A perennial point of debate in Rhode Island has been the question of just who is leaving. Some worry that the wealthy have been or are considering fleeing, and the opposing side declares that possibility a myth (while offering no alternative explanation for population loss). I’ve long argued that the “productive class” (upwardly mobile and motivated working-to-middle-class families) has been a critical demographic seeking to escape RI.
A report just released by the U.S. Census Bureau suggests that a demographic group that has definitely been leaving Rhode Island — without cessation from 1965 to 2000 — is made up of those who are young, single, and college educated. As the following graphic from the report shows, during no examined period did the number of single, college-educated Rhode Islanders between the ages of 25 and 39 increase.
That makes Rhode Island one of twenty-two “consistent decliners” designated by the report.
In general, across the country, this demographic group has been uniquely drawn to more-urban areas. Young, single college graduates are approximately twenty percentage points more likely to move to urban areas than migrants overall.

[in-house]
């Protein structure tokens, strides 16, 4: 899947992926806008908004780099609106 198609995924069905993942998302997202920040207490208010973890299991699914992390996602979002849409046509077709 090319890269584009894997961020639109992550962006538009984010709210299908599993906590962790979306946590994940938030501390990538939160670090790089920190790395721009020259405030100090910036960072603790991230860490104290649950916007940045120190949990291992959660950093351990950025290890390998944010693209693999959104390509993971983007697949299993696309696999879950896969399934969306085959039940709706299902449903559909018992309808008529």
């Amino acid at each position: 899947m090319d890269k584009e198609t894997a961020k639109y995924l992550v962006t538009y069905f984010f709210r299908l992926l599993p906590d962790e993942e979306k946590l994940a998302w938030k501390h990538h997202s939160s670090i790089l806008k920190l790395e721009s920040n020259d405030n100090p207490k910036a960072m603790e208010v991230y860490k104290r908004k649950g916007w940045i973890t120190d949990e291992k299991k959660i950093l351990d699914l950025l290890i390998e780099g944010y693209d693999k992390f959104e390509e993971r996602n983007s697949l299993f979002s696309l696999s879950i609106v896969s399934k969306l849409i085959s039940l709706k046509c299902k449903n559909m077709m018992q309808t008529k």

Through the 1990 Census, young adults of all family types and education levels were on the rise, but by 2000, the trend had begun to reverse. College educated categories held their numbers a little better, with single, college educated Americans continuing to gain ground slightly. Many more young adults are married, regardless of education, but the gap has been narrowing.
Of the following two issues related to Rhode Island’s public schools, which one is a greater concern?